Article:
Israel approved the construction of 300 new settler residences, illegal under international law, in the occupied West Bank on Wednesday. The move is likely to reignite tensions between Palestinians and Jewish settlers.
In a statement issued by Israel’s Prime Minister’s Office, the “immediate construction of 300 housing units” in the Beit El area was ordered alongside the granting of planning approval for another 504 settler homes in occupied areas of East Jerusalem.
The Israeli authorities granted permission for the building of the settlements on the same day as two empty apartment buildings - known as the Draynoff buildings - also in the Beit El area were demolished following a court order.
A court had previously ruled that the apartment blocks had been built “illegally” as land permits had not been granted at the time of their construction.
The demolition followed days of clashes between Jewish settlers and Israeli police, with settlers opposing the destruction of the buildings. Police had to disperse a crowd of about 200 Jewish settlers on Tuesday night with water cannon as they gathered to protest the demolition.
Ten settlers were arrested while six others sustained light injuries as police evicted settlers who had barricaded themselves inside the buildings, Ynet news reported.
Israeli Education Minister and right-wing Jewish Home party leader Naftali Bennett slammed the demolition, saying he had aired his concerns to Israeli Prime Minister Benjamin Netanyahu.
"In the early morning hours I spoke to the prime minister. I demanded that during the day, the government of Israel issue an official message to the High Court that it opposes the destruction of homes, and we're following up on that now," Bennett told the crowd of settlers in Beit El on Tuesday afternoon.
Prime Minister Netanyahu also opposed the demolition of the buildings, AFP reported, but Israeli Justice Minister Ayelet Shaked said the buildings would most likely be rebuilt as the necessary permits were granted after the court’s original decision.
Earlier in July, the justice minister also announced plans to “legalise” Jewish settlements in the West Bank through the formation of a new committee. Consequently, plans were then drawn up by the Israeli military to grant building permission for 1,065 settlement units in the West Bank.
According to a report released on July 23 by Israeli settlement watchdog group Peace Now, the plans include building permission for 541 new homes, the “legalisation” of 228 existing homes, and the approval of infrastructure for the construction of a further 296 homes.
Approximately 400,000 Jewish settlers live in the West Bank in settlements that are largely condemned as being illegal by the international community, which sees settlement building as undermining international efforts to reach a two-state solution.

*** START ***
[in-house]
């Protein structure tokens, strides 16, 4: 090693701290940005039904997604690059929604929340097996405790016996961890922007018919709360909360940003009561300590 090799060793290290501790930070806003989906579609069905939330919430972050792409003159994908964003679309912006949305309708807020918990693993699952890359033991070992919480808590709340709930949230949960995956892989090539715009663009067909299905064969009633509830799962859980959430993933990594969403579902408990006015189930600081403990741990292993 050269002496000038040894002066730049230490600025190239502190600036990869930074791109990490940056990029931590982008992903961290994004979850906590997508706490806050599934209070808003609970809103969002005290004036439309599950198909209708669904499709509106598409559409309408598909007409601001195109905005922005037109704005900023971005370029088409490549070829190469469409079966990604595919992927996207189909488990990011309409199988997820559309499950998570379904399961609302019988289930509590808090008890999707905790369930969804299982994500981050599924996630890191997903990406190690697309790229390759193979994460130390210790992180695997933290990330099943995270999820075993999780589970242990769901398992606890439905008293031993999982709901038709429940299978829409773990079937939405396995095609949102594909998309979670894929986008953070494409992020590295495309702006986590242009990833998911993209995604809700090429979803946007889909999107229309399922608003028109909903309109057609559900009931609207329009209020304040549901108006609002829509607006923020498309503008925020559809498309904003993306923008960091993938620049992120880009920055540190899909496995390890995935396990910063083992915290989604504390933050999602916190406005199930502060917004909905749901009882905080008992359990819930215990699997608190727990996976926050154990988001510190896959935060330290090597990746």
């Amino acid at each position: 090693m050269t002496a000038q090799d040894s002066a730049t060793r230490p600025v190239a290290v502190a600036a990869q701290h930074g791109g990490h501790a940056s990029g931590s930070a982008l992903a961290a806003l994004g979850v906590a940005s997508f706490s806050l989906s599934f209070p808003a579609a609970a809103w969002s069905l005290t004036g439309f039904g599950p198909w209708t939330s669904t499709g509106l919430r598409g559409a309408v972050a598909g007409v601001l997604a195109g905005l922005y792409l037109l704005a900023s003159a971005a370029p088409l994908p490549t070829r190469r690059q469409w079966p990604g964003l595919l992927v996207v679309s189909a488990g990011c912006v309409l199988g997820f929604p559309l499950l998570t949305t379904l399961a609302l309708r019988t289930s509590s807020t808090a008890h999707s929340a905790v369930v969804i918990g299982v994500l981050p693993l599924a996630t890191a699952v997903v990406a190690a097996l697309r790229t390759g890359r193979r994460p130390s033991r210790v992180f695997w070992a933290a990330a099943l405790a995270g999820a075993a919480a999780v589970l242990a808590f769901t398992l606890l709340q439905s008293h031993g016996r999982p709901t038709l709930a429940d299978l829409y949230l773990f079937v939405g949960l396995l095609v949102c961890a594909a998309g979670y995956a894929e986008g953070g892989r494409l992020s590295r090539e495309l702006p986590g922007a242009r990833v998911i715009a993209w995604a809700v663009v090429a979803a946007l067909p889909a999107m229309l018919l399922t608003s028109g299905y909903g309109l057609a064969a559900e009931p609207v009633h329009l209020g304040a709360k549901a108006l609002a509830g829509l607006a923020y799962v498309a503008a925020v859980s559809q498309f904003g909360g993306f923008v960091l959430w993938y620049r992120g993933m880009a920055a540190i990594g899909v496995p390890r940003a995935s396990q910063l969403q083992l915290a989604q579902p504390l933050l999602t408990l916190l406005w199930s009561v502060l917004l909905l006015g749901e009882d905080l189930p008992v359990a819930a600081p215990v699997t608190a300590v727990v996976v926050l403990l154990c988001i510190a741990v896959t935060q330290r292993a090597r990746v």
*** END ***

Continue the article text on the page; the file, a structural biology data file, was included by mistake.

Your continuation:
Germany was quick to criticise the Israeli decision to proceed with settlement construction as a violation of international law in a statement on Tuesday.
"The construction of settlements in occupied territories violates international law. This also hinders efforts to revive the peace process and threatens the basis of a two-state solution," the German Foreign Ministry said.
"Precisely now both sides are urgently called to build trust and refrain from unilateral and provocative actions. We warn that such steps would hamper chances for the resumption of peace negotiations," the statement continued.
Prior to his re-election as prime minister in March, Netanyahu vowed to prevent the creation of a Palestinian state in what was seen as a last-ditch attempt to garner right-wing support ahead of elections.
In response to Netanyahu’s election campaign, both the EU and the US expressed concern over the Israeli stance on the two-state solution, with US President Obama warning that Washington will "re-assess" its policies on Israel.
The continuation of illegal Jewish settlement building in the West Bank and East Jerusalem - which both came under Israeli occupation following the Six-Day war in 1967 - often raises tensions between Israelis and Palestinians, and last year resulted in the breaking-off of peace talks between the Israeli government and the Palestinian Authority.
Israel walked out of talks after the Palestinian Authority announced the formation of a joint government with Palestinian resistance group Hamas, which has ruled the Gaza Strip since 2007. Hamas is deemed by Israel to be a “terrorist” organisation.
The collapse of talks led to a brief war between Israel and Hamas in the summer of 2014, which killed over 2,200 Palestinians - mostly civilians. Seventy two Israelis, mostly soldiers, were also killed.